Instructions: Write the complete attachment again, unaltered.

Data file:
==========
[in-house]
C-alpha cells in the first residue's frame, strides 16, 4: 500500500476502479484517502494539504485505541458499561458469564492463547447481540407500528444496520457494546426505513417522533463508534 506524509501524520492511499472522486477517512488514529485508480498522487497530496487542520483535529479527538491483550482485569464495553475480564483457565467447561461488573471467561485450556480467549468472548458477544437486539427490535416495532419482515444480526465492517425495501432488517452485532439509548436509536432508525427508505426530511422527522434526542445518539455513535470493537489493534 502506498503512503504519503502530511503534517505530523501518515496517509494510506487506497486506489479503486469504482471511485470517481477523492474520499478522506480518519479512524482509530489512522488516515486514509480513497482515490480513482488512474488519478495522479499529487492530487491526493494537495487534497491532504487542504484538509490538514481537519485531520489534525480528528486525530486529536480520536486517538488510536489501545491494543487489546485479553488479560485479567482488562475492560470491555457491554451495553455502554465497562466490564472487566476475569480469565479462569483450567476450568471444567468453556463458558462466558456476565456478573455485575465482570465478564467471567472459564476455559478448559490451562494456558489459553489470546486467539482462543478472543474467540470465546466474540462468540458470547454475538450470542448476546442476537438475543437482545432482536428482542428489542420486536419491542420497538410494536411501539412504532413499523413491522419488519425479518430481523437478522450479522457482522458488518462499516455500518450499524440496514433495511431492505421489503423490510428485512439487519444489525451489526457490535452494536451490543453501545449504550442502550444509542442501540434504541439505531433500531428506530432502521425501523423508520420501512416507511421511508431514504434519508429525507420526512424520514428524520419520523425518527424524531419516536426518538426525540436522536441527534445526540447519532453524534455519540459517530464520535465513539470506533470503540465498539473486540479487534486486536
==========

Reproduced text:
[in-house]
C-alpha cells in the first residue's frame, strides 16, 4: 500500500476502479484517502494539504485505541458499561458469564492463547447481540407500528444496520457494546426505513417522533463508534 506524509501524520492511499472522486477517512488514529485508480498522487497530496487542520483535529479527538491483550482485569464495553475480564483457565467447561461488573471467561485450556480467549468472548458477544437486539427490535416495532419482515444480526465492517425495501432488517452485532439509548436509536432508525427508505426530511422527522434526542445518539455513535470493537489493534 502506498503512503504519503502530511503534517505530523501518515496517509494510506487506497486506489479503486469504482471511485470517481477523492474520499478522506480518519479512524482509530489512522488516515486514509480513497482515490480513482488512474488519478495522479499529487492530487491526493494537495487534497491532504487542504484538509490538514481537519485531520489534525480528528486525530486529536480520536486517538488510536489501545491494543487489546485479553488479560485479567482488562475492560470491555457491554451495553455502554465497562466490564472487566476475569480469565479462569483450567476450568471444567468453556463458558462466558456476565456478573455485575465482570465478564467471567472459564476455559478448559490451562494456558489459553489470546486467539482462543478472543474467540470465546466474540462468540458470547454475538450470542448476546442476537438475543437482545432482536428482542428489542420486536419491542420497538410494536411501539412504532413499523413491522419488519425479518430481523437478522450479522457482522458488518462499516455500518450499524440496514433495511431492505421489503423490510428485512439487519444489525451489526457490535452494536451490543453501545449504550442502550444509542442501540434504541439505531433500531428506530432502521425501523423508520420501512416507511421511508431514504434519508429525507420526512424520514428524520419520523425518527424524531419516536426518538426525540436522536441527534445526540447519532453524534455519540459517530464520535465513539470506533470503540465498539473486540479487534486486536